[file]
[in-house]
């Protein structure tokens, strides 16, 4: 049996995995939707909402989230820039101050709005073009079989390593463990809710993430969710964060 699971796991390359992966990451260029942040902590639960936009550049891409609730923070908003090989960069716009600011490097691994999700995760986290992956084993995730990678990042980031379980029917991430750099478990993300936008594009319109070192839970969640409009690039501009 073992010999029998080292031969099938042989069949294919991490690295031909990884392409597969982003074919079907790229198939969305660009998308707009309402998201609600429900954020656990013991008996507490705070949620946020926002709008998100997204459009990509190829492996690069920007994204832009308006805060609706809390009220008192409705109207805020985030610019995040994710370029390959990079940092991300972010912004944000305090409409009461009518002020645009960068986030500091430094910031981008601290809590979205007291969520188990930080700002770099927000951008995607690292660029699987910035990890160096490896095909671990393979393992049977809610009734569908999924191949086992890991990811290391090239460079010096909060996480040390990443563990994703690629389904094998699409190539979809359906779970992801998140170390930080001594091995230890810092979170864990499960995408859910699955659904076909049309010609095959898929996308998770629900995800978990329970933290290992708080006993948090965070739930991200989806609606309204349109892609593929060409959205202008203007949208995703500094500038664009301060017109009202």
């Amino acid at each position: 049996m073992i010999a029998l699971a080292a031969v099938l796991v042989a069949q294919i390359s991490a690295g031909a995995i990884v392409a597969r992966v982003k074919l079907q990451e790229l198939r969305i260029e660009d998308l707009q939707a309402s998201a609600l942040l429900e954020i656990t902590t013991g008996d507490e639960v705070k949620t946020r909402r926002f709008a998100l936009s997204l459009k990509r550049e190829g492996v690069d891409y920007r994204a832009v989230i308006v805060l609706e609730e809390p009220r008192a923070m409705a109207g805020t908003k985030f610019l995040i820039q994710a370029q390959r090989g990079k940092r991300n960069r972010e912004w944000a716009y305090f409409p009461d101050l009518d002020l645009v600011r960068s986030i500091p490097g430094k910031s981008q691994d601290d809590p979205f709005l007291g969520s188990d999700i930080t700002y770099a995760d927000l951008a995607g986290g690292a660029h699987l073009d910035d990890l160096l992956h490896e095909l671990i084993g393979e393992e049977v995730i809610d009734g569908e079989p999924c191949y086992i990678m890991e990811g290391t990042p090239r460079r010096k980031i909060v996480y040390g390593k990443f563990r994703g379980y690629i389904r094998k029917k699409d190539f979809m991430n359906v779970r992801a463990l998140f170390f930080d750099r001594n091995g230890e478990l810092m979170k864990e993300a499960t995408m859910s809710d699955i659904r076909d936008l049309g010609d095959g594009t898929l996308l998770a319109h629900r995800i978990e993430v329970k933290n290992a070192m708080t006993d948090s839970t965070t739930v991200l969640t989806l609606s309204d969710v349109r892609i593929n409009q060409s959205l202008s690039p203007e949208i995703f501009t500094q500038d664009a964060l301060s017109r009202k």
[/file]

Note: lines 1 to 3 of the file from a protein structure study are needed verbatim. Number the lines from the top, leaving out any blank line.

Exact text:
[in-house]
């Protein structure tokens, strides 16, 4: 049996995995939707909402989230820039101050709005073009079989390593463990809710993430969710964060 699971796991390359992966990451260029942040902590639960936009550049891409609730923070908003090989960069716009600011490097691994999700995760986290992956084993995730990678990042980031379980029917991430750099478990993300936008594009319109070192839970969640409009690039501009 073992010999029998080292031969099938042989069949294919991490690295031909990884392409597969982003074919079907790229198939969305660009998308707009309402998201609600429900954020656990013991008996507490705070949620946020926002709008998100997204459009990509190829492996690069920007994204832009308006805060609706809390009220008192409705109207805020985030610019995040994710370029390959990079940092991300972010912004944000305090409409009461009518002020645009960068986030500091430094910031981008601290809590979205007291969520188990930080700002770099927000951008995607690292660029699987910035990890160096490896095909671990393979393992049977809610009734569908999924191949086992890991990811290391090239460079010096909060996480040390990443563990994703690629389904094998699409190539979809359906779970992801998140170390930080001594091995230890810092979170864990499960995408859910699955659904076909049309010609095959898929996308998770629900995800978990329970933290290992708080006993948090965070739930991200989806609606309204349109892609593929060409959205202008203007949208995703500094500038664009301060017109009202």
């Amino acid at each position: 049996m073992i010999a029998l699971a080292a031969v099938l796991v042989a069949q294919i390359s991490a690295g031909a995995i990884v392409a597969r992966v982003k074919l079907q990451e790229l198939r969305i260029e660009d998308l707009q939707a309402s998201a609600l942040l429900e954020i656990t902590t013991g008996d507490e639960v705070k949620t946020r909402r926002f709008a998100l936009s997204l459009k990509r550049e190829g492996v690069d891409y920007r994204a832009v989230i308006v805060l609706e609730e809390p009220r008192a923070m409705a109207g805020t908003k985030f610019l995040i820039q994710a370029q390959r090989g990079k940092r991300n960069r972010e912004w944000a716009y305090f409409p009461d101050l009518d002020l645009v600011r960068s986030i500091p490097g430094k910031s981008q691994d601290d809590p979205f709005l007291g969520s188990d999700i930080t700002y770099a995760d927000l951008a995607g986290g690292a660029h699987l073009d910035d990890l160096l992956h490896e095909l671990i084993g393979e393992e049977v995730i809610d009734g569908e079989p999924c191949y086992i990678m890991e990811g290391t990042p090239r460079r010096k980031i909060v996480y040390g390593k990443f563990r994703g379980y690629i389904r094998k029917k699409d190539f979809m991430n359906v779970r992801a463990l998140f170390f930080d750099r001594n091995g230890e478990l810092m979170k864990e993300a499960t995408m859910s809710d699955i659904r076909d936008l049309g010609d095959g594009t898929l996308l998770a319109h629900r995800i978990e993430v329970k933290n290992a070192m708080t006993d948090s839970t965070t739930v991200l969640t989806l609606s309204d969710v349109r892609i593929n409009q060409s959205l202008s690039p203007e949208i995703f501009t500094q500038d664009a964060l301060s017109r009202k």